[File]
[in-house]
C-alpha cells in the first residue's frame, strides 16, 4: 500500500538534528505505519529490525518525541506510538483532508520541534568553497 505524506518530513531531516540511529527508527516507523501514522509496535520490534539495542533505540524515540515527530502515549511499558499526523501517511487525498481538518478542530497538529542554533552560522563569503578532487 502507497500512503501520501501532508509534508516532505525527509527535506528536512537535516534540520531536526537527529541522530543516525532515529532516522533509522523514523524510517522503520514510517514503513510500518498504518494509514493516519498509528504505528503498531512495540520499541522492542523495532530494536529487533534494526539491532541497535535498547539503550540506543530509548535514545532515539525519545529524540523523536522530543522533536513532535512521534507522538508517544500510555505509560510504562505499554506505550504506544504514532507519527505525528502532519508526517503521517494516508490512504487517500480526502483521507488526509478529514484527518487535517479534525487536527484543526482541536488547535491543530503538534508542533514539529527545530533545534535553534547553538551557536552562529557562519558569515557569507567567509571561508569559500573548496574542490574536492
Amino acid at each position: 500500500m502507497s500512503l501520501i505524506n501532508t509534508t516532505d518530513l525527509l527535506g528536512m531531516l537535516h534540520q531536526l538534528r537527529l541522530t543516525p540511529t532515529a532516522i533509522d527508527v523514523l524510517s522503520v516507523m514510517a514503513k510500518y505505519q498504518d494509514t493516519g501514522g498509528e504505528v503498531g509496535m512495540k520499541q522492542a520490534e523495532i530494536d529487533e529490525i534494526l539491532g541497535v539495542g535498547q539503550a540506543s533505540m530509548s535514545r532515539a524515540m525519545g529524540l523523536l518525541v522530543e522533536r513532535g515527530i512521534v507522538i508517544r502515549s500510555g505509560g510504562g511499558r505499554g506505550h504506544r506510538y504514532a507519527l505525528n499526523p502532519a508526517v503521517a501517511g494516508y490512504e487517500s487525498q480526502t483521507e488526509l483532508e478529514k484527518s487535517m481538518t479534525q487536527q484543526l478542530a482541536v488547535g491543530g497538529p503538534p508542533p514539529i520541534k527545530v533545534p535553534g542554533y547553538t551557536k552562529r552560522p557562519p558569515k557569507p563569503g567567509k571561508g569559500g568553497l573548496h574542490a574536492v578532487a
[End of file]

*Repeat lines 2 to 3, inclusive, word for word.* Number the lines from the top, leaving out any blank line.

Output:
C-alpha cells in the first residue's frame, strides 16, 4: 500500500538534528505505519529490525518525541506510538483532508520541534568553497 505524506518530513531531516540511529527508527516507523501514522509496535520490534539495542533505540524515540515527530502515549511499558499526523501517511487525498481538518478542530497538529542554533552560522563569503578532487 502507497500512503501520501501532508509534508516532505525527509527535506528536512537535516534540520531536526537527529541522530543516525532515529532516522533509522523514523524510517522503520514510517514503513510500518498504518494509514493516519498509528504505528503498531512495540520499541522492542523495532530494536529487533534494526539491532541497535535498547539503550540506543530509548535514545532515539525519545529524540523523536522530543522533536513532535512521534507522538508517544500510555505509560510504562505499554506505550504506544504514532507519527505525528502532519508526517503521517494516508490512504487517500480526502483521507488526509478529514484527518487535517479534525487536527484543526482541536488547535491543530503538534508542533514539529527545530533545534535553534547553538551557536552562529557562519558569515557569507567567509571561508569559500573548496574542490574536492
Amino acid at each position: 500500500m502507497s500512503l501520501i505524506n501532508t509534508t516532505d518530513l525527509l527535506g528536512m531531516l537535516h534540520q531536526l538534528r537527529l541522530t543516525p540511529t532515529a532516522i533509522d527508527v523514523l524510517s522503520v516507523m514510517a514503513k510500518y505505519q498504518d494509514t493516519g501514522g498509528e504505528v503498531g509496535m512495540k520499541q522492542a520490534e523495532i530494536d529487533e529490525i534494526l539491532g541497535v539495542g535498547q539503550a540506543s533505540m530509548s535514545r532515539a524515540m525519545g529524540l523523536l518525541v522530543e522533536r513532535g515527530i512521534v507522538i508517544r502515549s500510555g505509560g510504562g511499558r505499554g506505550h504506544r506510538y504514532a507519527l505525528n499526523p502532519a508526517v503521517a501517511g494516508y490512504e487517500s487525498q480526502t483521507e488526509l483532508e478529514k484527518s487535517m481538518t479534525q487536527q484543526l478542530a482541536v488547535g491543530g497538529p503538534p508542533p514539529i520541534k527545530v533545534p535553534g542554533y547553538t551557536k552562529r552560522p557562519p558569515k557569507p563569503g567567509k571561508g569559500g568553497l573548496h574542490a574536492v578532487a